The stabilizing effect of a binder for transition metal oxides to sustain water oxidation in acidic environments

Global energy demand is expected to rise around 30% by 2040 according to the International Energy Agency (IEA). Hydrogen (H2) produced by the electrolysis of water, using renewable electricity, the so-called green hydrogen, has emerged as a promising energy vector to respond to this increasing energy demand with the potential to decarbonize transportation, heating, and fine chemicals sectors. However, current technologies used to split water use expensive catalysts in extreme pH conditions that involve environmental pollution risks and handling hazards.

Efficiency is related to the concept of overpotential, the potential that must be applied in an electrolytic cell in addition to the theoretical potential required to liberate a given substance at an electrode. Hence, the smaller the overpotential, the better. One of the challenges in water electrolysis remains the oxidation catalysts for the anodic oxygen evolution reaction (OER). This 4-electron process is one of the main causes for the slow kinetics and high overpotentials.

Numerous earth-abundant materials are able to work as OER electrocatalysts in alkaline media, reaching excellent performance, for instance the family of nickel–iron mixed oxides or (oxo) hydroxides. But alkaline technologies have several disadvantages, such as the need for corrosive media (hot, concentrated KOH solutions), and the relatively low current densities achieved, as limited by the OH transport through the separator/anion-exchange membrane.

Significantly higher current densities can be achieved under acidic conditions, thanks to the ultrafast proton transport through a proton exchange solid electrolyte (membrane) and the high proton concentration available for hydrogen generation (HER). However, only IrO2-based catalysts are efficient and stable under these conditions. At low pH, inexpensive metal oxides suffer serious dissolution and deactivation, particularly when working at high potentials/current densities.


Recently, a team of researchers demonstrated 1 that the use of a hydrophobic binder in the anode composition is able to stabilize Co3O4, otherwise unstable under these conditions. A Co3O4/CPO (graphitic carbon + paraffin oil) composite sustained a current density of up to 100 mA cm−2 in a 1 molar H2SO4 electrolyte. This very same electrode architecture cannot be scaled up to industrial applications, given the intrinsic long-term instability of carbon conducting supports under the OER. But the results confirm the validity of this approach to stabilize the active catalysts at low current densities.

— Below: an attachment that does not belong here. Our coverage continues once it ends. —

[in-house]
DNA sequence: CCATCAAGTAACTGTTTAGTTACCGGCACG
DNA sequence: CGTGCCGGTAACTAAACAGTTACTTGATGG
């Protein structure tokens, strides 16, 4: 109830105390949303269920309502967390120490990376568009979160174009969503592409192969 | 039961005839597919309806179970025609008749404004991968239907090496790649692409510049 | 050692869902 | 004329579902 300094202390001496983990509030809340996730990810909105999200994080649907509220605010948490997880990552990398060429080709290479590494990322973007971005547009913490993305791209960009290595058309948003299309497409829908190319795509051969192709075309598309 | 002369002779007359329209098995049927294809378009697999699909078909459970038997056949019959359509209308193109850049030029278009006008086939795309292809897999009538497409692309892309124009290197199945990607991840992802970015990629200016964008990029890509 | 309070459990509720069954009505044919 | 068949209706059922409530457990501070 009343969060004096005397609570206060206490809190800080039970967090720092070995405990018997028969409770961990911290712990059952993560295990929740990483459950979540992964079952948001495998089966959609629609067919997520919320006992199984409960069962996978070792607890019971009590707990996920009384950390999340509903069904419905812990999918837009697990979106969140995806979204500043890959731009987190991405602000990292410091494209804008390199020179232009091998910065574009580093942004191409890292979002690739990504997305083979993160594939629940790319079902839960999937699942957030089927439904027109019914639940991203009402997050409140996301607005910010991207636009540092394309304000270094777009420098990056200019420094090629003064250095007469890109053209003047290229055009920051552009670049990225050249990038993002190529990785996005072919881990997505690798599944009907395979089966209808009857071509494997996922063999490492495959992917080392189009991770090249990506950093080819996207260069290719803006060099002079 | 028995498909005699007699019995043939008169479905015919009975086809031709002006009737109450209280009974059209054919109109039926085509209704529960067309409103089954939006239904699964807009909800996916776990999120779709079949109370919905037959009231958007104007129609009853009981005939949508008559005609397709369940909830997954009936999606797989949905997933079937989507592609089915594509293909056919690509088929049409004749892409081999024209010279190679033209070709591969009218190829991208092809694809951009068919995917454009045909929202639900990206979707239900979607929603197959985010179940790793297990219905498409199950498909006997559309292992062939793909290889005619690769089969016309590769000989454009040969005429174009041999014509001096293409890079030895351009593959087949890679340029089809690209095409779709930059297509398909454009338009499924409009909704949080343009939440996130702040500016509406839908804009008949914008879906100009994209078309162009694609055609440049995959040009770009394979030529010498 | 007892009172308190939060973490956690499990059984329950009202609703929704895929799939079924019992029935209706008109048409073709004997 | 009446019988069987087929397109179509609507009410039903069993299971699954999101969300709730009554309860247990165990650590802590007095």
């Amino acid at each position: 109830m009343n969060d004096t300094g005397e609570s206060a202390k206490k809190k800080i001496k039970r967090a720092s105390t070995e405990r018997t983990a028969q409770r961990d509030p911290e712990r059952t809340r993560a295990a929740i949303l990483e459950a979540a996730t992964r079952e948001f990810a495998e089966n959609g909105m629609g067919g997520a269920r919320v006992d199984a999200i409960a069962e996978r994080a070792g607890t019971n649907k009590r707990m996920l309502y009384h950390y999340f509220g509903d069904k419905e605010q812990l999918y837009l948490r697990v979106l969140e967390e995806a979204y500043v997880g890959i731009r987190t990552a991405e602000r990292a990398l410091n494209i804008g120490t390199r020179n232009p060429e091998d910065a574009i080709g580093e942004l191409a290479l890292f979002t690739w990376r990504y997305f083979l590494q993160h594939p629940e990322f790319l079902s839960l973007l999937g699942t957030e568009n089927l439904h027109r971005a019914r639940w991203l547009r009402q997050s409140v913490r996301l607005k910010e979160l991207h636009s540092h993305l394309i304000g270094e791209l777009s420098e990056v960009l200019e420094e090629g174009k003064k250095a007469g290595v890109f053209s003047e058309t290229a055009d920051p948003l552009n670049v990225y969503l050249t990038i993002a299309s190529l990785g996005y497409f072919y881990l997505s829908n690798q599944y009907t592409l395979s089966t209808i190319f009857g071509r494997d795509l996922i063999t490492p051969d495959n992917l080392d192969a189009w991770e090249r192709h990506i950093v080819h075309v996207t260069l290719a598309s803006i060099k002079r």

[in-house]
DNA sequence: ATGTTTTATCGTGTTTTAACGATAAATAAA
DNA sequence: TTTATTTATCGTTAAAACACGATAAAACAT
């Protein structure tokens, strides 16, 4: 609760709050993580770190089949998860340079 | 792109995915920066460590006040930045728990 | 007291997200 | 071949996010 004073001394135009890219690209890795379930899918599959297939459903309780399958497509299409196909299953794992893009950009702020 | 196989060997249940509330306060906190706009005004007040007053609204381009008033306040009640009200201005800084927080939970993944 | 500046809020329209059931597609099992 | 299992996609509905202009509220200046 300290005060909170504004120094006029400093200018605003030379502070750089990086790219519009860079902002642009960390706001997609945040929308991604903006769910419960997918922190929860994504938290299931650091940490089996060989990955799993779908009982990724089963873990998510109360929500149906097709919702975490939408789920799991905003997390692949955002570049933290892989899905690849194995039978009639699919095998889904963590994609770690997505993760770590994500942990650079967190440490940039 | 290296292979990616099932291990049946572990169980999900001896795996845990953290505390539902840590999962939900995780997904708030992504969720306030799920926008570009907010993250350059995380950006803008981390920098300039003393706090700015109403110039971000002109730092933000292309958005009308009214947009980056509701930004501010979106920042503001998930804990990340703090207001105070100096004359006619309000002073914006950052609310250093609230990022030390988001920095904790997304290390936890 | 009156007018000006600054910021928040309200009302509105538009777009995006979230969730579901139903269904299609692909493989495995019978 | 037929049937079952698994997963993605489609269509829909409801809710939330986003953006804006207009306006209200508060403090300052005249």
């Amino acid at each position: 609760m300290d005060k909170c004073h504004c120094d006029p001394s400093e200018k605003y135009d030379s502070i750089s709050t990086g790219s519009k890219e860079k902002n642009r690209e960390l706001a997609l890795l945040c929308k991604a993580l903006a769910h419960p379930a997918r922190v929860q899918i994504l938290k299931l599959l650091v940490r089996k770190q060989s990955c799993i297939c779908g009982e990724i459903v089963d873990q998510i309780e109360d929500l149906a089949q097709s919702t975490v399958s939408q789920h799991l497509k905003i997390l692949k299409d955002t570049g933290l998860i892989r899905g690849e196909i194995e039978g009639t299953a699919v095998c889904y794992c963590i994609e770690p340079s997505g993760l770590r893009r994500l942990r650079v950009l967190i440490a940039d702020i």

Taking advantage of this, the same team now reports 2 a wide screening of first row transition metal (Mn, Fe, Co, Ni and Zn) oxides with mono-, bi- and trimetallic equimolecular composition as OER catalysts in 1 molar H2SO4.

Interestingly, they find that even Mn-based oxides appear stabilized, while otherwise were characterized as highly unstable. Protected by the paraffin oil, Mn2O3 anodes showed the best performance in terms of lower overpotentials to reach 10 mA cm−2, with excellent stability (>24 h) when working in 1 M sulfuric acid solution without a sign of fatigue or deactivation.

The incorporation of a second or third metal did not improve the activity of the Mn-based oxide. Conversely, the Mn doping was critical to improve the OER activity of some other oxides, such as FeOx, NiOx and FeNiOx, with >120 mV overpotential decrease at 10 mA cm−2 current density.

These results confirm the general stabilizing effect of a partially hydrophobic, conducting binder to allow earth-abundant transition metal oxides to sustain water oxidation in acidic environments.

Author: César Tomé López is a science writer and the editor of Mapping Ignorance

Disclaimer: Parts of this article may have been copied verbatim or almost verbatim from the referenced research paper/s.


  1. J. Yu , F. A. Garcés-Pineda , J. González-Cobos , M. Peña-Díaz , C. Rogero , S. Giménez , M. C. Spadaro , J. Arbiol , S. Barja and J. R. Galán-Mascarós (2022) Sustainable oxygen evolution electrocatalysis in aqueous 1 M H2SO4 with earth abundant nanostructured Co3O4Nat. Commun. doi: 10.1038/s41467-022-32024-6
  2. Jiahao Yu, Stefano Giancola, Bahareh Khezri, David Nieto-Castro, Jesús Redondo, Frederik Schiller, Sara Barja, Maria Chiara Spadaro, Jordi Arbiol, Felipe A. Garcés-Pineda and José Ramón Galán-Mascarós (2023) A survey of Earth-abundant metal oxides as oxygen evolution electrocatalysts in acidic media (pH < 1) EES Catalysis doi: 10.1039/d3ey00101f

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